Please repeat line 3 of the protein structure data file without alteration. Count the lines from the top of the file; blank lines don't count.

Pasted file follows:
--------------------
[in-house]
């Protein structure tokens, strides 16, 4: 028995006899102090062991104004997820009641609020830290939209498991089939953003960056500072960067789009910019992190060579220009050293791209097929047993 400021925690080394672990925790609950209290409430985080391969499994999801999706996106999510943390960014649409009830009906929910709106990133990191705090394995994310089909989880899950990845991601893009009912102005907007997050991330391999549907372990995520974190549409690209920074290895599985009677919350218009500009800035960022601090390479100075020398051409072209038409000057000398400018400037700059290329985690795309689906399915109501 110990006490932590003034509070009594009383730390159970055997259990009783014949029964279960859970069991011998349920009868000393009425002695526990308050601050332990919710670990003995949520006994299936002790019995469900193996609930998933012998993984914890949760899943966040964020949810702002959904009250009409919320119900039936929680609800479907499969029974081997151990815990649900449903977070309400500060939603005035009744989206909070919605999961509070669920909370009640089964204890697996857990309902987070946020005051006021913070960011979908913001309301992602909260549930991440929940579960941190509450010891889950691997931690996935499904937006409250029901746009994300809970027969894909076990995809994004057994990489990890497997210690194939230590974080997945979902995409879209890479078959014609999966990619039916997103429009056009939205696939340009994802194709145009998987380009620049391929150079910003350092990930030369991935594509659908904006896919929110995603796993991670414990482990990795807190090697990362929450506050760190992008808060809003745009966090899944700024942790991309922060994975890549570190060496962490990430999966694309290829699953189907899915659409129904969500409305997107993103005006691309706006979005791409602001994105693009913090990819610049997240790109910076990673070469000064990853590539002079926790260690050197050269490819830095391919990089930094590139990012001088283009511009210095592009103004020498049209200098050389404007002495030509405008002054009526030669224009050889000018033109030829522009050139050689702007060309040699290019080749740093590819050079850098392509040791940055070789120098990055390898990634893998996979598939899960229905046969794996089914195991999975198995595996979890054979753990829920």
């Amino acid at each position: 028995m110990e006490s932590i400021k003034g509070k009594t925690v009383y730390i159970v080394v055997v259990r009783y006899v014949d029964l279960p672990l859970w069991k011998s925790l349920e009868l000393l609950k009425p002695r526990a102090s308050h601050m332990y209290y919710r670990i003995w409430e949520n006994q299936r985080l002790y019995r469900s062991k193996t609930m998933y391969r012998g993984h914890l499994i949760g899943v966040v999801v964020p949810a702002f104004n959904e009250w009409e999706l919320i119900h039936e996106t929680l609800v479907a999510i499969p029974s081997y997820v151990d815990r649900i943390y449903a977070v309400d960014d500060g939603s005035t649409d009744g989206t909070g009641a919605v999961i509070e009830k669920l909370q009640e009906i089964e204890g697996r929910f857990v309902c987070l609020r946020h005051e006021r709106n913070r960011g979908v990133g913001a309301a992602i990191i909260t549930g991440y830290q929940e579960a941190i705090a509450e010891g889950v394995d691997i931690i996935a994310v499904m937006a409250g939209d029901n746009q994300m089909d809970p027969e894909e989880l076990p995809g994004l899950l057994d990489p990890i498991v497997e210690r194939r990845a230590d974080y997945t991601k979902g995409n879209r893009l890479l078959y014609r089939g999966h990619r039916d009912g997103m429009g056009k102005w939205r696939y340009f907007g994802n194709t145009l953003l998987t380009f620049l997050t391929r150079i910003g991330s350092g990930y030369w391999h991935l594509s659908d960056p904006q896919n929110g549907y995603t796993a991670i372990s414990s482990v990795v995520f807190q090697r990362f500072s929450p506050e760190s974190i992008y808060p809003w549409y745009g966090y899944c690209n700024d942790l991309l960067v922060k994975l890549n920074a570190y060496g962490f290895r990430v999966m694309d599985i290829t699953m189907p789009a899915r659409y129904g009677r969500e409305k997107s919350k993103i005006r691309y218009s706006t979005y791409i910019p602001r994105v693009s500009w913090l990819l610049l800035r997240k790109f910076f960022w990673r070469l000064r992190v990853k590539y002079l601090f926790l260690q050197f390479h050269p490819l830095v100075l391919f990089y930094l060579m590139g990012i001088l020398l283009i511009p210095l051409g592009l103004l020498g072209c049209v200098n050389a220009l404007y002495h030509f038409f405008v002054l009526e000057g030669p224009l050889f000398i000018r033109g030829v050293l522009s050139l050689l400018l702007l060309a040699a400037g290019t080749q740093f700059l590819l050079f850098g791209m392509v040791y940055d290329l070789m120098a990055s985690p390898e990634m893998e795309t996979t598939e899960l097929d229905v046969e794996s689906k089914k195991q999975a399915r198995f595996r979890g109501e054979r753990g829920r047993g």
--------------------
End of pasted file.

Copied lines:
């Amino acid at each position: 028995m110990e006490s932590i400021k003034g509070k009594t925690v009383y730390i159970v080394v055997v259990r009783y006899v014949d029964l279960p672990l859970w069991k011998s925790l349920e009868l000393l609950k009425p002695r526990a102090s308050h601050m332990y209290y919710r670990i003995w409430e949520n006994q299936r985080l002790y019995r469900s062991k193996t609930m998933y391969r012998g993984h914890l499994i949760g899943v966040v999801v964020p949810a702002f104004n959904e009250w009409e999706l919320i119900h039936e996106t929680l609800v479907a999510i499969p029974s081997y997820v151990d815990r649900i943390y449903a977070v309400d960014d500060g939603s005035t649409d009744g989206t909070g009641a919605v999961i509070e009830k669920l909370q009640e009906i089964e204890g697996r929910f857990v309902c987070l609020r946020h005051e006021r709106n913070r960011g979908v990133g913001a309301a992602i990191i909260t549930g991440y830290q929940e579960a941190i705090a509450e010891g889950v394995d691997i931690i996935a994310v499904m937006a409250g939209d029901n746009q994300m089909d809970p027969e894909e989880l076990p995809g994004l899950l057994d990489p990890i498991v497997e210690r194939r990845a230590d974080y997945t991601k979902g995409n879209r893009l890479l078959y014609r089939g999966h990619r039916d009912g997103m429009g056009k102005w939205r696939y340009f907007g994802n194709t145009l953003l998987t380009f620049l997050t391929r150079i910003g991330s350092g990930y030369w391999h991935l594509s659908d960056p904006q896919n929110g549907y995603t796993a991670i372990s414990s482990v990795v995520f807190q090697r990362f500072s929450p506050e760190s974190i992008y808060p809003w549409y745009g966090y899944c690209n700024d942790l991309l960067v922060k994975l890549n920074a570190y060496g962490f290895r990430v999966m694309d599985i290829t699953m189907p789009a899915r659409y129904g009677r969500e409305k997107s919350k993103i005006r691309y218009s706006t979005y791409i910019p602001r994105v693009s500009w913090l990819l610049l800035r997240k790109f910076f960022w990673r070469l000064r992190v990853k590539y002079l601090f926790l260690q050197f390479h050269p490819l830095v100075l391919f990089y930094l060579m590139g990012i001088l020398l283009i511009p210095l051409g592009l103004l020498g072209c049209v200098n050389a220009l404007y002495h030509f038409f405008v002054l009526e000057g030669p224009l050889f000398i000018r033109g030829v050293l522009s050139l050689l400018l702007l060309a040699a400037g290019t080749q740093f700059l590819l050079f850098g791209m392509v040791y940055d290329l070789m120098a990055s985690p390898e990634m893998e795309t996979t598939e899960l097929d229905v046969e794996s689906k089914k195991q999975a399915r198995f595996r979890g109501e054979r753990g829920r047993g």